“The premium decreases with higher rainfall thresholds, so if the course drains well, it would be best to choose a three-quarter-inch or 1-inch threshold,” he says. “The probability of it raining an inch versus one-tenth of an inch is less probable, so the cost is going to be less.”

Anderson says if a golf event has a rainout, the lost revenue can have a ripple effect on other parts of the course.

“If the course isn’t playable, this ultimately affects the course’s bottom line and can take away funds that would otherwise be used toward new tractors, golf carts and other equipment needed to keep the course pristine,” he says.

But, there is also a secondary benefit. If a rainfall amount is met, but the course is deemed playable and the event can continue, the insured party still receives payment for the policy.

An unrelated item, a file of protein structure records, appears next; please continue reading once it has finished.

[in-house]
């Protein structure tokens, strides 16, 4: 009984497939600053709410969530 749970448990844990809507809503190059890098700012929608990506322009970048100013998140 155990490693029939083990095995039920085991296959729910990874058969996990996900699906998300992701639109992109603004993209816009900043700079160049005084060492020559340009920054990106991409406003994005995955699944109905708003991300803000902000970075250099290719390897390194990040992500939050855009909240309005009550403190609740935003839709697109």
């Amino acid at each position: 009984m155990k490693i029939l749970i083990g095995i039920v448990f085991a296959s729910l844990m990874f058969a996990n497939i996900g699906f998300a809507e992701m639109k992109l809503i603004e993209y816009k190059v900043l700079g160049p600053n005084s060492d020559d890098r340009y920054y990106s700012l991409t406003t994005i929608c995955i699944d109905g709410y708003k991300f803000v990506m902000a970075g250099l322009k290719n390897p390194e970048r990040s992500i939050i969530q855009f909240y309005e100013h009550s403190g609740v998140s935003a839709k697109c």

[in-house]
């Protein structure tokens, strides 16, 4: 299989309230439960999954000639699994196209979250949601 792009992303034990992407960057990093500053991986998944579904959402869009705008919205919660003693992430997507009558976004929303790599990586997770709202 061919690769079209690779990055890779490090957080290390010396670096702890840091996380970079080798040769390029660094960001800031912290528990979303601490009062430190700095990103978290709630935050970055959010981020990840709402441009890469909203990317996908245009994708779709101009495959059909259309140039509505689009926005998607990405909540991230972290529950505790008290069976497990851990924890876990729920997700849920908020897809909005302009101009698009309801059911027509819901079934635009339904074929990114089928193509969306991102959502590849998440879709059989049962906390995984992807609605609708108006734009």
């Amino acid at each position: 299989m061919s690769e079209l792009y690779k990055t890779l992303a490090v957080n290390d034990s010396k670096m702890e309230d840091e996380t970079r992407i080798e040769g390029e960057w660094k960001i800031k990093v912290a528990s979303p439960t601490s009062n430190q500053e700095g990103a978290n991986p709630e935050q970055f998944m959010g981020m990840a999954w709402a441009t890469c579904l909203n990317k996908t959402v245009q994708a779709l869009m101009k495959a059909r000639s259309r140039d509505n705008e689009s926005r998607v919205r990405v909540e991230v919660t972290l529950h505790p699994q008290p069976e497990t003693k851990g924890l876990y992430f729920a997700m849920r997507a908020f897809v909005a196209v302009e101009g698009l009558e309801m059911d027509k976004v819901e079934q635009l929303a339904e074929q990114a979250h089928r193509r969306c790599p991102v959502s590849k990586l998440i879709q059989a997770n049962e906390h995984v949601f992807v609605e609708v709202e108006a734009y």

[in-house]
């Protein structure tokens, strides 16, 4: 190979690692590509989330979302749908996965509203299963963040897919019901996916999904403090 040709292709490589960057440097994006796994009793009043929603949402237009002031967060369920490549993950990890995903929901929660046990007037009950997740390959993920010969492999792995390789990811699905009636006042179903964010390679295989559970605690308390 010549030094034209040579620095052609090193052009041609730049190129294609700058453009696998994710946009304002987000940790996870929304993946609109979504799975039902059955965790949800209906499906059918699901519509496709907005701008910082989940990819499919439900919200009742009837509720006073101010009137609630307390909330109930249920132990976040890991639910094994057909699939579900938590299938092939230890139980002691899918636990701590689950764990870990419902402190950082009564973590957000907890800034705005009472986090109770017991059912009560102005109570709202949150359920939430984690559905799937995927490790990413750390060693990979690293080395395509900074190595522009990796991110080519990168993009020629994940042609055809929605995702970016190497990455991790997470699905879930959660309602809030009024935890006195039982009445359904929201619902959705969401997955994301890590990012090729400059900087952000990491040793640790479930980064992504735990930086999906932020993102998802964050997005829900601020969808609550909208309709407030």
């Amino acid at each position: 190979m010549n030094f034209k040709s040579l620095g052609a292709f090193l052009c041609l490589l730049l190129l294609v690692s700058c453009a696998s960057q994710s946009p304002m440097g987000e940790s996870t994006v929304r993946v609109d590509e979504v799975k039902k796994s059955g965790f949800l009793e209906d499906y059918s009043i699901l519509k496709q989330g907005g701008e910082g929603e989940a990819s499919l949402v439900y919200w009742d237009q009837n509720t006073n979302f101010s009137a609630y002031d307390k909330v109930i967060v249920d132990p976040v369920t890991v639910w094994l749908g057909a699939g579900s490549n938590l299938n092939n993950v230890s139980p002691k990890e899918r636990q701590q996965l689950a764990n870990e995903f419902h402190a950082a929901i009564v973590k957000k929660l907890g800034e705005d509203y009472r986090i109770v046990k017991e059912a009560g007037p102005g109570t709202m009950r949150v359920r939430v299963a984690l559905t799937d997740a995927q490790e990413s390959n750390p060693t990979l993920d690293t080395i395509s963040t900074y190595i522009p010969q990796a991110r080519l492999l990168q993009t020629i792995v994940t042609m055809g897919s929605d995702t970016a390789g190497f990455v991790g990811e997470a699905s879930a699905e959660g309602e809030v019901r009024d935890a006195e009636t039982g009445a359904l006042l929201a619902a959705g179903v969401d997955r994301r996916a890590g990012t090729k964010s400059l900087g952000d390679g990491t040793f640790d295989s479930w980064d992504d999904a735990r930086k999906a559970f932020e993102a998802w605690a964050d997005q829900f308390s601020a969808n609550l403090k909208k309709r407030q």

Rain on golf course (Photo by: Michael Watz / istock–getty images plus / getty images)

Photo by: Michael Watz/iStock / Getty Images Plus/Getty Images

What it does and does not do

It’s important to understand that the insurance offered by Vortex Weather Insurance is just that: weather insurance. Policies are available that also include hot and cold temperatures and a combination of rain and temperature parameters. Policies can also cover as little as a two-hour event to an entire year.

“It’s parametric, hourly, customizable insurance,” he says. “Many people don’t understand the term ‘parametric,’ but it really is a simple concept once explained. If a policy is triggered, it pays out. Unlike traditional insurance, it’s not indemnity based. If the policy threshold hits, you’re getting a check in roughly two weeks.”

Watching the next day’s weather forecast won’t put the odds in favor of the club, however, insurance must be purchased no fewer than 15 days before the event.

“If it’s going to rain the next day, you can’t buy a policy the day before,” Anderson says.

Policies can cover a variety of golf-related events, such as tournaments, seasonal coverage, fundraisers, pro-am tournaments, etc.